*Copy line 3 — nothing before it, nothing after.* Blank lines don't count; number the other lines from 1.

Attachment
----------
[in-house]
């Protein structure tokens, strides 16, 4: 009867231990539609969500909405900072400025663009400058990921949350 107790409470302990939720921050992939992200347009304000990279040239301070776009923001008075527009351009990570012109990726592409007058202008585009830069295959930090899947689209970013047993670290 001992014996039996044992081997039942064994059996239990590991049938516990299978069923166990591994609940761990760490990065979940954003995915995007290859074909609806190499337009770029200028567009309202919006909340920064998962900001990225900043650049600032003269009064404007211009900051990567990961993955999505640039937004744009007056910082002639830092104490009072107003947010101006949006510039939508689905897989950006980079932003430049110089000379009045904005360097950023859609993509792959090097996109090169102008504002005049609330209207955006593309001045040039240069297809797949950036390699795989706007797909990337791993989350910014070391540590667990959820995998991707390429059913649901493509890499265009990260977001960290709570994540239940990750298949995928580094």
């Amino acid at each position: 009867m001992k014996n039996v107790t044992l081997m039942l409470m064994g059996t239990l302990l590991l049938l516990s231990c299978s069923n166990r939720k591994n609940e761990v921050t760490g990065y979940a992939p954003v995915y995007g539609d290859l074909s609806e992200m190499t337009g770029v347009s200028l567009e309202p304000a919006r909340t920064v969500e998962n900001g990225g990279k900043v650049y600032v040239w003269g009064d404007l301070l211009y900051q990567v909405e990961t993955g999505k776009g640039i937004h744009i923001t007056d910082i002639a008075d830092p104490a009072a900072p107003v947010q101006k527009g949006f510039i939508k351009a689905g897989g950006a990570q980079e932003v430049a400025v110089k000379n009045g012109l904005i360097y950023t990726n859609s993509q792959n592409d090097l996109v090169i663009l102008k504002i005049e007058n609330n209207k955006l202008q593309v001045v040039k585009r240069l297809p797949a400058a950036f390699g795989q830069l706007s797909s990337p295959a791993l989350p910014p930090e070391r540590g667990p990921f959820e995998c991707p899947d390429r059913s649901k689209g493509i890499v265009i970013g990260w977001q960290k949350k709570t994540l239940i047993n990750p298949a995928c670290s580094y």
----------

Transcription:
């Amino acid at each position: 009867m001992k014996n039996v107790t044992l081997m039942l409470m064994g059996t239990l302990l590991l049938l516990s231990c299978s069923n166990r939720k591994n609940e761990v921050t760490g990065y979940a992939p954003v995915y995007g539609d290859l074909s609806e992200m190499t337009g770029v347009s200028l567009e309202p304000a919006r909340t920064v969500e998962n900001g990225g990279k900043v650049y600032v040239w003269g009064d404007l301070l211009y900051q990567v909405e990961t993955g999505k776009g640039i937004h744009i923001t007056d910082i002639a008075d830092p104490a009072a900072p107003v947010q101006k527009g949006f510039i939508k351009a689905g897989g950006a990570q980079e932003v430049a400025v110089k000379n009045g012109l904005i360097y950023t990726n859609s993509q792959n592409d090097l996109v090169i663009l102008k504002i005049e007058n609330n209207k955006l202008q593309v001045v040039k585009r240069l297809p797949a400058a950036f390699g795989q830069l706007s797909s990337p295959a791993l989350p910014p930090e070391r540590g667990p990921f959820e995998c991707p899947d390429r059913s649901k689209g493509i890499v265009i970013g990260w977001q960290k949350k709570t994540l239940i047993n990750p298949a995928c670290s580094y």